The Child Advocacy Center may have found the money to stay open another year to help abused children.
Sedgwick County commissioners on Wednesday will consider giving the center $120,000.
The city also plans to give $50,000, said Wichita Police Deputy Chief Tom Stolz,.
The center, which helps victims of physical and sexual abuse and Internet crimes, as well as runaways, had faced the possibility of closing as grant money dried up.
Diana Schunn, executive director, now is cautiously optimistic that won't have to happen.
"I'm very hopeful. From every indication, it sounds like there's support," she said.
When the center opened in 2008, it planned to operate on grant funding and private donations.
"We need to find a way to sustain ourselves through grant funding or private dollars," Stolz said.
The money from the city and county will give the center time to figure out how to do that, he said.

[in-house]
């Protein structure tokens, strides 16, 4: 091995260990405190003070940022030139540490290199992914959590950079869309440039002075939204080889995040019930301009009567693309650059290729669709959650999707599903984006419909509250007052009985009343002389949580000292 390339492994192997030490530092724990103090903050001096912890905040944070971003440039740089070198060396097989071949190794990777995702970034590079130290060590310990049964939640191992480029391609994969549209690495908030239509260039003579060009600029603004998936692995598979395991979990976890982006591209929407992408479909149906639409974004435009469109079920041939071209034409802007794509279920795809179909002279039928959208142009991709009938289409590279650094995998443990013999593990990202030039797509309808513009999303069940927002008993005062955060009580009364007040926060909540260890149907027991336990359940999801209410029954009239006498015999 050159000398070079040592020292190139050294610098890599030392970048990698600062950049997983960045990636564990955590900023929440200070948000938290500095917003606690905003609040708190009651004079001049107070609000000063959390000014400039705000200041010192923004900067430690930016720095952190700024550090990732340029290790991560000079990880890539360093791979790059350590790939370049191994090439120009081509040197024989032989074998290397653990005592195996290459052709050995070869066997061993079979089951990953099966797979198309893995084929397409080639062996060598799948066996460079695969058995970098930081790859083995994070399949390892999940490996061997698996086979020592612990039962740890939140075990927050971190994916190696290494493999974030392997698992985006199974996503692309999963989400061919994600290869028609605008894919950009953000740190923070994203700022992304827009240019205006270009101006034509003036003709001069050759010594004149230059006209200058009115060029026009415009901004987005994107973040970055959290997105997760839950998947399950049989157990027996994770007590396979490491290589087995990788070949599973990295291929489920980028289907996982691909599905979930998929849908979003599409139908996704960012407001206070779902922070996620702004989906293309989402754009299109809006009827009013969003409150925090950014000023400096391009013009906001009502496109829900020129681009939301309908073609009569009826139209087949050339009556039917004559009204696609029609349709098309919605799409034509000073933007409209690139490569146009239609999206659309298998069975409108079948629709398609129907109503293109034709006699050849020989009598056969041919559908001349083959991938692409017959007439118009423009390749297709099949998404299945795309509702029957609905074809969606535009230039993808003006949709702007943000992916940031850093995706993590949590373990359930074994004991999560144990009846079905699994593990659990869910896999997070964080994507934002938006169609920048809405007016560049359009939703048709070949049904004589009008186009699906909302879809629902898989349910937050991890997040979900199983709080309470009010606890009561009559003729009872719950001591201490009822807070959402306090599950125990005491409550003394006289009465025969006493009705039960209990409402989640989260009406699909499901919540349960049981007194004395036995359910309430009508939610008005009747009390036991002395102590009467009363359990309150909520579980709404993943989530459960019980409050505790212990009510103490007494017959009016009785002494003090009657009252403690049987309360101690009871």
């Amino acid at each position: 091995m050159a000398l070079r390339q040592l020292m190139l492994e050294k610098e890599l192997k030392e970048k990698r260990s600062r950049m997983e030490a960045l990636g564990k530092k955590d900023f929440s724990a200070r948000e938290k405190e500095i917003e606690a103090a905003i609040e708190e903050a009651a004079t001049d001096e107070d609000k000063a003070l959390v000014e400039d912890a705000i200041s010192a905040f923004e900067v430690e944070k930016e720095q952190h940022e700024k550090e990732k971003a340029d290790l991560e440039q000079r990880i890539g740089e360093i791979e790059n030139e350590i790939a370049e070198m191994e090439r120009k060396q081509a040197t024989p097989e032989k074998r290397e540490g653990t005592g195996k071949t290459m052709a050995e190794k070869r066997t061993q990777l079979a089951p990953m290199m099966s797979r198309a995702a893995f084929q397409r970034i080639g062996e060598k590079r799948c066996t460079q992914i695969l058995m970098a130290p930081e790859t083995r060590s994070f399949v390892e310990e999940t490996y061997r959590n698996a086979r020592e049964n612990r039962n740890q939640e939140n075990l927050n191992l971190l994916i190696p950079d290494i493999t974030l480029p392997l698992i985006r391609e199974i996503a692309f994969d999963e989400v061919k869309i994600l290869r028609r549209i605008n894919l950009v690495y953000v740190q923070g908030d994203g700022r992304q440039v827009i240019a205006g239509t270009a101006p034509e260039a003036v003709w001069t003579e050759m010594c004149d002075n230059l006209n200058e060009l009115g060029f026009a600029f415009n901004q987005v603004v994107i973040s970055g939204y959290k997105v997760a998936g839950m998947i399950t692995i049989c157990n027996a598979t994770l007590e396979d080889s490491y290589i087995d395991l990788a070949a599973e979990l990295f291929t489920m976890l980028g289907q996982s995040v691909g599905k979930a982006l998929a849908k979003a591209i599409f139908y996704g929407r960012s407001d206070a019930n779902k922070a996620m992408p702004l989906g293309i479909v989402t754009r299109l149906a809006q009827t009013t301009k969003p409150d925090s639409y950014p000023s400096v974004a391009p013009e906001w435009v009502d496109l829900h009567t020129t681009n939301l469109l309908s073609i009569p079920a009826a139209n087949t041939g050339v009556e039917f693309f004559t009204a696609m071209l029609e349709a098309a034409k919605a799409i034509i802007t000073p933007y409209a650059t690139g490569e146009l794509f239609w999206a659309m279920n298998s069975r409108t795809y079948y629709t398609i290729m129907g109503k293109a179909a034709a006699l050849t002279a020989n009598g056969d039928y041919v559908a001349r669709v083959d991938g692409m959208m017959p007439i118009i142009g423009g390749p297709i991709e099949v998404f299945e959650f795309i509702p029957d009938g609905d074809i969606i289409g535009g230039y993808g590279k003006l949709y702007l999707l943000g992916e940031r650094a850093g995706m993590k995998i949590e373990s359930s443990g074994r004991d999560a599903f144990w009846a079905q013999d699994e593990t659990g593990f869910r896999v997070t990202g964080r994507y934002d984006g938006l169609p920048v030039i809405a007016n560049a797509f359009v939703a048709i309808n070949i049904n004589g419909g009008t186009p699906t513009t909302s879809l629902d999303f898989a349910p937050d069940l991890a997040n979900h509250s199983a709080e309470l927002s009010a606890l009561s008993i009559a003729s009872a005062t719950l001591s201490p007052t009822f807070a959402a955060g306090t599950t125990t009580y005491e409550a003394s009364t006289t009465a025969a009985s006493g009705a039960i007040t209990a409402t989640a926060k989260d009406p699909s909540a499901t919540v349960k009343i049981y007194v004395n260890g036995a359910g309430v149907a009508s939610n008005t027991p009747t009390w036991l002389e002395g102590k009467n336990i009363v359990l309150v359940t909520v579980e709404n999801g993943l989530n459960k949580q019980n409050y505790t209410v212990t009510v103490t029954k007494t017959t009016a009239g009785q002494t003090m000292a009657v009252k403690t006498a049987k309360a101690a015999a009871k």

County staff earlier had recommended giving the center $835,000 to help it move to a bigger space and get through the year. Commissioners instead voted 4 to 1 — with Tim Norton voting against — to give the center $334,000 if the city kicked in $334,000 and the state $167,000.
The state already had agreed to provide $112,000 and the city has its own budget woes, so that scenario, proposed by Commissioner Gwen Welshimer, seemed unlikely.
The new amounts, if approved, won't be enough to move the center to Twin Lakes at 21st and Amidon. But they should allow the center to operate for another year in its current location.
Commissioner Dave Unruh said he plans to vote for the funding.
"I think it's a valuable proponent of providing public safety and human services in the community," he said of the center. "I'm hoping other commissioners now will, with this kind of partnership, be able to go forward."
Welshimer said she would support giving the center $120,000.
"This is much less, that's fine," she said Monday.
Norton said he also would support the effort. He said he voted against the previous proposal because he thought the county should have stepped up then and not made funding contingent upon the city and state participating.
"This just gets them along for a year," Norton said of the $120,000. "It lets us have a chance to have a conversation about what the long-term situation needs to look like."
Schunn said the center will continue to pursue fundraising to be able to move to a larger office.
"But we're feeling better about the opportunities that this gives us," she said.